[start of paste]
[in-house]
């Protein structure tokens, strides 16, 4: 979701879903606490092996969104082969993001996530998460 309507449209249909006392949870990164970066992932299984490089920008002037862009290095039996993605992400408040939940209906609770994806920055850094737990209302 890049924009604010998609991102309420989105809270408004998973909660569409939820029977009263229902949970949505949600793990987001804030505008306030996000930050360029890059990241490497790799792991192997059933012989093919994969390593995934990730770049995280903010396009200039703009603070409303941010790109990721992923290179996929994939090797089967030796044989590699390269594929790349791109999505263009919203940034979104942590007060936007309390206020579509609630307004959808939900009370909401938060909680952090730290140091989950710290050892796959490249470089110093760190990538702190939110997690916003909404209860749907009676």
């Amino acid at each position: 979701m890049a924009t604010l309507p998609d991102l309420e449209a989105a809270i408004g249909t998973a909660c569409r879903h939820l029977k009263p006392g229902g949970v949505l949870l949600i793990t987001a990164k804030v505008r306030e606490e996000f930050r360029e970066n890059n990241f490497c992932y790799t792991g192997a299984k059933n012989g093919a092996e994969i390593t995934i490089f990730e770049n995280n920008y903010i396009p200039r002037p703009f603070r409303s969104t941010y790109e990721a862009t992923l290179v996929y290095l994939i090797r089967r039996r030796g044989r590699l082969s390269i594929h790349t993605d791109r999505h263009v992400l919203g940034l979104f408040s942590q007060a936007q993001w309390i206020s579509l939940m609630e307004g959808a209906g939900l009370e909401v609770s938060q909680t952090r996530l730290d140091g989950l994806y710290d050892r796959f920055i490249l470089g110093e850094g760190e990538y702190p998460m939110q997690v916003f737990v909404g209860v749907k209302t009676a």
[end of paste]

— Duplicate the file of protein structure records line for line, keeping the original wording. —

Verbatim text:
[in-house]
């Protein structure tokens, strides 16, 4: 979701879903606490092996969104082969993001996530998460 309507449209249909006392949870990164970066992932299984490089920008002037862009290095039996993605992400408040939940209906609770994806920055850094737990209302 890049924009604010998609991102309420989105809270408004998973909660569409939820029977009263229902949970949505949600793990987001804030505008306030996000930050360029890059990241490497790799792991192997059933012989093919994969390593995934990730770049995280903010396009200039703009603070409303941010790109990721992923290179996929994939090797089967030796044989590699390269594929790349791109999505263009919203940034979104942590007060936007309390206020579509609630307004959808939900009370909401938060909680952090730290140091989950710290050892796959490249470089110093760190990538702190939110997690916003909404209860749907009676």
């Amino acid at each position: 979701m890049a924009t604010l309507p998609d991102l309420e449209a989105a809270i408004g249909t998973a909660c569409r879903h939820l029977k009263p006392g229902g949970v949505l949870l949600i793990t987001a990164k804030v505008r306030e606490e996000f930050r360029e970066n890059n990241f490497c992932y790799t792991g192997a299984k059933n012989g093919a092996e994969i390593t995934i490089f990730e770049n995280n920008y903010i396009p200039r002037p703009f603070r409303s969104t941010y790109e990721a862009t992923l290179v996929y290095l994939i090797r089967r039996r030796g044989r590699l082969s390269i594929h790349t993605d791109r999505h263009v992400l919203g940034l979104f408040s942590q007060a936007q993001w309390i206020s579509l939940m609630e307004g959808a209906g939900l009370e909401v609770s938060q909680t952090r996530l730290d140091g989950l994806y710290d050892r796959f920055i490249l470089g110093e850094g760190e990538y702190p998460m939110q997690v916003f737990v909404g209860v749907k209302t009676a």